• by bunratty (545641)
      My understanding is that power usage could be remotely controlled in case of emergency. Instead of brownouts or rolling blackouts, the smart grid could turn up the thermostat temperature on hot days. Everyone would be slightly less comfortable, instead of some being miserable because they don't have reliable energy.
      • Re: (Score:3, Insightful)

        by MrData (130916)
        Or we could just build more power plants to keep up with the population.
        • by rubycodez (864176)
          yes, and a more robust power grid (instead of ones with 70+ year old transformers) from non-fossil sources. Pave the deserts with solar panels, get gen iv thorium breeder reactors online that can't melt down even if not actively cooled, put wind farms where its horribly windy, etc. Let's have abundant energy from non-polluting sources rather than rationing out fossil fuel power with a "smart grid", because that just prolongs the current stupidity.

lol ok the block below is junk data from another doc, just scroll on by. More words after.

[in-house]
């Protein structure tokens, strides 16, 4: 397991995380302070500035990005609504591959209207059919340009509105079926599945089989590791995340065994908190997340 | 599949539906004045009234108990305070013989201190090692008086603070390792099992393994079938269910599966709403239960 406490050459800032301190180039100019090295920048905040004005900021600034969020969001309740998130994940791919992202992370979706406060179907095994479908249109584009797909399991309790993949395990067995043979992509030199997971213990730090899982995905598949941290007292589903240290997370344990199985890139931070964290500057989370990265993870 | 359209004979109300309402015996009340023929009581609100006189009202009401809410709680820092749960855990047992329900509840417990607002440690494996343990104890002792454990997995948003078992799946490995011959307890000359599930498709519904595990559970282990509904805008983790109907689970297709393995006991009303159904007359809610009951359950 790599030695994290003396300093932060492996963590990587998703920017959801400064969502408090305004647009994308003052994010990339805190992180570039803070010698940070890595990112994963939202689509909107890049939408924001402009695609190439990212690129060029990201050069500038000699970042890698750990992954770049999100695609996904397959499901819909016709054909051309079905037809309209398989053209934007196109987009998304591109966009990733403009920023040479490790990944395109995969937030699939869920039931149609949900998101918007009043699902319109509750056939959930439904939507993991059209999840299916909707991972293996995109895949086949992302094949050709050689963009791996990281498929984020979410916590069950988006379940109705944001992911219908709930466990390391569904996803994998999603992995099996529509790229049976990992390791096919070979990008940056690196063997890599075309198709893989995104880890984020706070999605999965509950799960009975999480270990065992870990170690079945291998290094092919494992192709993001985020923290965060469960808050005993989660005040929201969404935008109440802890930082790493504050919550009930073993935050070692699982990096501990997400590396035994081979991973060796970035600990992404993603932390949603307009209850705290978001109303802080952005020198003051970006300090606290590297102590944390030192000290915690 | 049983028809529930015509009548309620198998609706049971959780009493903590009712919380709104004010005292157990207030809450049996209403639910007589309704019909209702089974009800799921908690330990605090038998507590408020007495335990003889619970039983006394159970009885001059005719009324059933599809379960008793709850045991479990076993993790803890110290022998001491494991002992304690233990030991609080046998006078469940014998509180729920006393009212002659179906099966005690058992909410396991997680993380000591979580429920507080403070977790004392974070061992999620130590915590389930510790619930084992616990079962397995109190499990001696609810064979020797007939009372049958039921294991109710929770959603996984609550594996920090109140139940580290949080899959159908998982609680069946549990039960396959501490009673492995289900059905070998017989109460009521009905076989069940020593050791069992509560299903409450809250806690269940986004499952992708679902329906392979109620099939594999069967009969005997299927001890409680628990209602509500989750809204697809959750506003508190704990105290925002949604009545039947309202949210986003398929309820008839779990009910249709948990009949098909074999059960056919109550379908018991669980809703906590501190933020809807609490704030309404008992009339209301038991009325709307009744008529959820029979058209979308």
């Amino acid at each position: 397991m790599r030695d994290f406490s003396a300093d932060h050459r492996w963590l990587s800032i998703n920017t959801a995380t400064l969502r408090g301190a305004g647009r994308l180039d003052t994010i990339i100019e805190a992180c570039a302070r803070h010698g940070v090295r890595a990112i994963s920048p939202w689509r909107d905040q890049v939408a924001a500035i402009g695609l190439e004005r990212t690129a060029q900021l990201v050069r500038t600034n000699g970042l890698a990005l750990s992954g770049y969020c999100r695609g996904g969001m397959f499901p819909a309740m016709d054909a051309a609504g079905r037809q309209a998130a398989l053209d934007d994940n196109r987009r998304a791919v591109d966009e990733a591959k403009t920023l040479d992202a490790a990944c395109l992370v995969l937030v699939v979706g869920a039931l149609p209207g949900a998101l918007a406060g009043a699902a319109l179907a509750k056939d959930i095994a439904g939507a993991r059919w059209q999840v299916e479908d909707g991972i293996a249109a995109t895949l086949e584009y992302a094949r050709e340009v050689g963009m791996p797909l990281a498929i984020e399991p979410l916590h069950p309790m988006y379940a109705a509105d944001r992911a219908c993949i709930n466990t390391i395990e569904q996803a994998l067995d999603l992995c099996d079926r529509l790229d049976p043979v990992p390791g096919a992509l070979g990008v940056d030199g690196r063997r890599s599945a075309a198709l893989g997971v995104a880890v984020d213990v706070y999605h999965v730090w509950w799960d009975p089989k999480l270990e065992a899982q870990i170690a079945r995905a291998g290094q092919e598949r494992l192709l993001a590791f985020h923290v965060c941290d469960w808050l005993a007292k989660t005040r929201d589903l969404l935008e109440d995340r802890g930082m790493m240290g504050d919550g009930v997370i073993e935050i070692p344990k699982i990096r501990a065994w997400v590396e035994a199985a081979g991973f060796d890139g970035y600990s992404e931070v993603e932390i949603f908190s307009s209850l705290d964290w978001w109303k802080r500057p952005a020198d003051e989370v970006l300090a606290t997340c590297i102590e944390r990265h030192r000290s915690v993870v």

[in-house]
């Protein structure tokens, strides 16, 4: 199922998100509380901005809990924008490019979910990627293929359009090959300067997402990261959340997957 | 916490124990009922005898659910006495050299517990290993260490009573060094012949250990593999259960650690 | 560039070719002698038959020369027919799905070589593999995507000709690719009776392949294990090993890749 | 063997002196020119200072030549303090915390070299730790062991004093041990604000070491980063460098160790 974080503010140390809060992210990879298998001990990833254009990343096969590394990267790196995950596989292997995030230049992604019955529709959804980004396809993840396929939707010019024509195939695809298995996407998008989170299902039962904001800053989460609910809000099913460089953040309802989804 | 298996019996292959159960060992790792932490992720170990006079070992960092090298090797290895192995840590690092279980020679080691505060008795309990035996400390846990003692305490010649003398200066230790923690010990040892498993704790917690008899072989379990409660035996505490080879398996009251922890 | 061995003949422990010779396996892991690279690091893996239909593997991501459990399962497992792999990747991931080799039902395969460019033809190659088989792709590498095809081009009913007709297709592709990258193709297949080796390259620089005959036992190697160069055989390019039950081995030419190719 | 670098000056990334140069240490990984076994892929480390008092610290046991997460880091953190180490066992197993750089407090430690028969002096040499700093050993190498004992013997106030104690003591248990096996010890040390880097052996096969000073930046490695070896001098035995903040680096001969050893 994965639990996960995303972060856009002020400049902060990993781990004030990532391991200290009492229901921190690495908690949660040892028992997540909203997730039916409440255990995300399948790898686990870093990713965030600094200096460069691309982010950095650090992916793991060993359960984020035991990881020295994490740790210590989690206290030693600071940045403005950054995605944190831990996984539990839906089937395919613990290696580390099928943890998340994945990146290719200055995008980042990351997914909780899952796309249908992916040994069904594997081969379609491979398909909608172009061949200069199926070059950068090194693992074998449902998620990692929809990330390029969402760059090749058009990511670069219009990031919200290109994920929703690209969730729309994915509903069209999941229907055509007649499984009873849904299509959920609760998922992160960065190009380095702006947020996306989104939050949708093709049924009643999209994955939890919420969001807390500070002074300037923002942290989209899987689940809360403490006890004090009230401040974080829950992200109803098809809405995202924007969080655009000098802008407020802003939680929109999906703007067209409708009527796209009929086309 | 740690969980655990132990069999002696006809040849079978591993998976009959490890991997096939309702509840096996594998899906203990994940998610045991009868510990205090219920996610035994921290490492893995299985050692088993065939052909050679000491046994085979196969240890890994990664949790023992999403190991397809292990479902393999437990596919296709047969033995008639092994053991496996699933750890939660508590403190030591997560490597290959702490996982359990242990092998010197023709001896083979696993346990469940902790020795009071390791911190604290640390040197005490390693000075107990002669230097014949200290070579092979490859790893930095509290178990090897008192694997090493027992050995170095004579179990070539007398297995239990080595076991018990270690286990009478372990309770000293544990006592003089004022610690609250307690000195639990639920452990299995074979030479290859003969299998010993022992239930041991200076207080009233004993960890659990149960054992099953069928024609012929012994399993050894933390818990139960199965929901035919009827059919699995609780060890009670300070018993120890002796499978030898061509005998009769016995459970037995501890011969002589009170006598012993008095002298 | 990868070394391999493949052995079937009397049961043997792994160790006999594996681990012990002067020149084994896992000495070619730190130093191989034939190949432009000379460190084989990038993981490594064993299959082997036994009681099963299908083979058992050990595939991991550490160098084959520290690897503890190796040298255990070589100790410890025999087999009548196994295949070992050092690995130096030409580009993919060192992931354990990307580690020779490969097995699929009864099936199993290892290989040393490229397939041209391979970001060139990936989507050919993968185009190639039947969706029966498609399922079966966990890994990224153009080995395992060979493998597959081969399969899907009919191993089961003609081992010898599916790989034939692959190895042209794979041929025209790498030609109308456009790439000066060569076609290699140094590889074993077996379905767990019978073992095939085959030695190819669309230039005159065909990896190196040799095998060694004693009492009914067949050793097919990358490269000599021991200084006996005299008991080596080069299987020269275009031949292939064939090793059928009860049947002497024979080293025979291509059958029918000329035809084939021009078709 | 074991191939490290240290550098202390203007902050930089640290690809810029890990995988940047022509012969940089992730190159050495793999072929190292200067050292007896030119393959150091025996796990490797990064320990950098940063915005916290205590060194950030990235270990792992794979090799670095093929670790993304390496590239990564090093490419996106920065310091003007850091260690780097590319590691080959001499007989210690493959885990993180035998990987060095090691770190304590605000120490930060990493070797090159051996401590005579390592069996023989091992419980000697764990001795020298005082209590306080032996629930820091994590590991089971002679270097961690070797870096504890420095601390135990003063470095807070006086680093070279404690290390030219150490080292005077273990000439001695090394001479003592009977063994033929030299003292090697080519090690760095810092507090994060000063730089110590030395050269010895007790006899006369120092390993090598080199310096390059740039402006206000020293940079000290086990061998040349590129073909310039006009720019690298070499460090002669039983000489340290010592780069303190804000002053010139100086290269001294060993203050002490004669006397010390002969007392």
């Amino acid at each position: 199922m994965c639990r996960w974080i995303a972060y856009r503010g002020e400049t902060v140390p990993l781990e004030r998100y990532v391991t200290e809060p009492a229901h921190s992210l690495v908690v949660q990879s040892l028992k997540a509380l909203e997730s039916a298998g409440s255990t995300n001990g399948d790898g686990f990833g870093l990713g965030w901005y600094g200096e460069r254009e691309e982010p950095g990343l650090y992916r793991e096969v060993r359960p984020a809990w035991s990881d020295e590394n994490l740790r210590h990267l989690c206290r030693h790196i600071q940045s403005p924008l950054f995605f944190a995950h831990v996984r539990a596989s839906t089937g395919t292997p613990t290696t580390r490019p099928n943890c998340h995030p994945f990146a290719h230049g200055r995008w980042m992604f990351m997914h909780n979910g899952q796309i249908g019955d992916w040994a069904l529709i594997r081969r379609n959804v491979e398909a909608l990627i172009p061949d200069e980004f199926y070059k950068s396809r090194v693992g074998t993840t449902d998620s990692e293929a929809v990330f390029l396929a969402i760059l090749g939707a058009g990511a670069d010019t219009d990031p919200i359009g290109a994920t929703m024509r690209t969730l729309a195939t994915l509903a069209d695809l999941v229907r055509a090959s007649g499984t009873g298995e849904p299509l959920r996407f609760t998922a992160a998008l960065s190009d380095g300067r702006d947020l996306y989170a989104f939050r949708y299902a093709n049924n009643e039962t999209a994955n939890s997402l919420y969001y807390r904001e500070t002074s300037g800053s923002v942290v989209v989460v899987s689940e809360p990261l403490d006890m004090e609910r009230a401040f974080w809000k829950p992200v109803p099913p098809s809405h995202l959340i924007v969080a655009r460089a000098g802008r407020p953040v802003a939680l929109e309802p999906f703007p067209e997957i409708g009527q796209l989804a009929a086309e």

• You can already opt into such a program. Peak Corps IIRC

        It reduces your summer electric rates and once you've wrapped the box in aluminum foil and grounded it you are unaffected.

    • by timeOday (582209)
      If you don't want anybody to know how much power you're using, you'd better get some solar cells on your roof. I don't know any other way to generate energy on the premises.
    • Well nobody's forcing you to buy power, you can always vote with your wallet and spend $20k-40k to take your house off the grid :)

      Besides, this is an industry-led initiative, you should be happy at the work the free market is doing!